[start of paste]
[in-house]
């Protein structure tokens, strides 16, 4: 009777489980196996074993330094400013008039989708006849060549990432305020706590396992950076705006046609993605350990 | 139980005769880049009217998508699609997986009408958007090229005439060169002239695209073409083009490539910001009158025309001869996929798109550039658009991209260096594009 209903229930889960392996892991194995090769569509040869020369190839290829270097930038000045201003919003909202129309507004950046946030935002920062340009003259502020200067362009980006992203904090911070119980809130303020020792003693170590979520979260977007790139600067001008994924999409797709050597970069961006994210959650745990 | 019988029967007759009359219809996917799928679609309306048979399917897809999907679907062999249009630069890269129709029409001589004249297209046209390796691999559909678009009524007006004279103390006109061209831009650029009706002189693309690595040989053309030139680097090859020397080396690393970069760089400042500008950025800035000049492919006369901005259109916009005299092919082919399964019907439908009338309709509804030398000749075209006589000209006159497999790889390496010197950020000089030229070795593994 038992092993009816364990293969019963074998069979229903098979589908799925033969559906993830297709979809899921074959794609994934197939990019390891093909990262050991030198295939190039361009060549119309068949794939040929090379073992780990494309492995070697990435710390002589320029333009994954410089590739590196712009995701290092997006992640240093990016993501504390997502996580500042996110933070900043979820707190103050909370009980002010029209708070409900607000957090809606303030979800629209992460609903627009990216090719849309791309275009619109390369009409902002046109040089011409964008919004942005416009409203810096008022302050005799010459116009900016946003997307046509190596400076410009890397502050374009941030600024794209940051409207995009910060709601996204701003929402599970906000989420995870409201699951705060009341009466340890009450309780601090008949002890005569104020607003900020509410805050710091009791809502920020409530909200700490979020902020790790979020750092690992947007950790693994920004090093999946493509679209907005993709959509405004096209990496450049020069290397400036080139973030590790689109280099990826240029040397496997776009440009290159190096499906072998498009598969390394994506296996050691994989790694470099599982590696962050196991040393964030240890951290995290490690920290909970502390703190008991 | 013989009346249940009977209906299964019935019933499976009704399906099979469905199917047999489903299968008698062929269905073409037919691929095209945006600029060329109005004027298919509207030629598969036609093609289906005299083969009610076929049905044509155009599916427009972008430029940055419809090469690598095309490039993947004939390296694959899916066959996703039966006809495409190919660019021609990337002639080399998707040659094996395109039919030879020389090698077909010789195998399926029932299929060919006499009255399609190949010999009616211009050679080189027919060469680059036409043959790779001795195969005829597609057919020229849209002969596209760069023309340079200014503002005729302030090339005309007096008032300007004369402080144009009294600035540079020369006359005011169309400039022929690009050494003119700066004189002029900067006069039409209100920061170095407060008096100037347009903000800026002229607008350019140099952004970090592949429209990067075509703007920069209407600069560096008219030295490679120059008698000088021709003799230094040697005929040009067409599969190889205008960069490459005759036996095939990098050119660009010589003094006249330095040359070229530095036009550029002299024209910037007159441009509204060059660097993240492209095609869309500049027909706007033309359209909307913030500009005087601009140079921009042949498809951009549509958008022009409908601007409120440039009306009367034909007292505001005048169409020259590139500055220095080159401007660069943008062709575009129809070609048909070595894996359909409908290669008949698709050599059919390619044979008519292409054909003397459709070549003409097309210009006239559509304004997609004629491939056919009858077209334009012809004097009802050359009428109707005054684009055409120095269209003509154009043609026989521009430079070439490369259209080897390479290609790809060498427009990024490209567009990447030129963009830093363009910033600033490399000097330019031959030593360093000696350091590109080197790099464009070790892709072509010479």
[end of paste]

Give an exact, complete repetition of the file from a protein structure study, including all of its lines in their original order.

[in-house]
């Protein structure tokens, strides 16, 4: 009777489980196996074993330094400013008039989708006849060549990432305020706590396992950076705006046609993605350990 | 139980005769880049009217998508699609997986009408958007090229005439060169002239695209073409083009490539910001009158025309001869996929798109550039658009991209260096594009 209903229930889960392996892991194995090769569509040869020369190839290829270097930038000045201003919003909202129309507004950046946030935002920062340009003259502020200067362009980006992203904090911070119980809130303020020792003693170590979520979260977007790139600067001008994924999409797709050597970069961006994210959650745990 | 019988029967007759009359219809996917799928679609309306048979399917897809999907679907062999249009630069890269129709029409001589004249297209046209390796691999559909678009009524007006004279103390006109061209831009650029009706002189693309690595040989053309030139680097090859020397080396690393970069760089400042500008950025800035000049492919006369901005259109916009005299092919082919399964019907439908009338309709509804030398000749075209006589000209006159497999790889390496010197950020000089030229070795593994 038992092993009816364990293969019963074998069979229903098979589908799925033969559906993830297709979809899921074959794609994934197939990019390891093909990262050991030198295939190039361009060549119309068949794939040929090379073992780990494309492995070697990435710390002589320029333009994954410089590739590196712009995701290092997006992640240093990016993501504390997502996580500042996110933070900043979820707190103050909370009980002010029209708070409900607000957090809606303030979800629209992460609903627009990216090719849309791309275009619109390369009409902002046109040089011409964008919004942005416009409203810096008022302050005799010459116009900016946003997307046509190596400076410009890397502050374009941030600024794209940051409207995009910060709601996204701003929402599970906000989420995870409201699951705060009341009466340890009450309780601090008949002890005569104020607003900020509410805050710091009791809502920020409530909200700490979020902020790790979020750092690992947007950790693994920004090093999946493509679209907005993709959509405004096209990496450049020069290397400036080139973030590790689109280099990826240029040397496997776009440009290159190096499906072998498009598969390394994506296996050691994989790694470099599982590696962050196991040393964030240890951290995290490690920290909970502390703190008991 | 013989009346249940009977209906299964019935019933499976009704399906099979469905199917047999489903299968008698062929269905073409037919691929095209945006600029060329109005004027298919509207030629598969036609093609289906005299083969009610076929049905044509155009599916427009972008430029940055419809090469690598095309490039993947004939390296694959899916066959996703039966006809495409190919660019021609990337002639080399998707040659094996395109039919030879020389090698077909010789195998399926029932299929060919006499009255399609190949010999009616211009050679080189027919060469680059036409043959790779001795195969005829597609057919020229849209002969596209760069023309340079200014503002005729302030090339005309007096008032300007004369402080144009009294600035540079020369006359005011169309400039022929690009050494003119700066004189002029900067006069039409209100920061170095407060008096100037347009903000800026002229607008350019140099952004970090592949429209990067075509703007920069209407600069560096008219030295490679120059008698000088021709003799230094040697005929040009067409599969190889205008960069490459005759036996095939990098050119660009010589003094006249330095040359070229530095036009550029002299024209910037007159441009509204060059660097993240492209095609869309500049027909706007033309359209909307913030500009005087601009140079921009042949498809951009549509958008022009409908601007409120440039009306009367034909007292505001005048169409020259590139500055220095080159401007660069943008062709575009129809070609048909070595894996359909409908290669008949698709050599059919390619044979008519292409054909003397459709070549003409097309210009006239559509304004997609004629491939056919009858077209334009012809004097009802050359009428109707005054684009055409120095269209003509154009043609026989521009430079070439490369259209080897390479290609790809060498427009990024490209567009990447030129963009830093363009910033600033490399000097330019031959030593360093000696350091590109080197790099464009070790892709072509010479």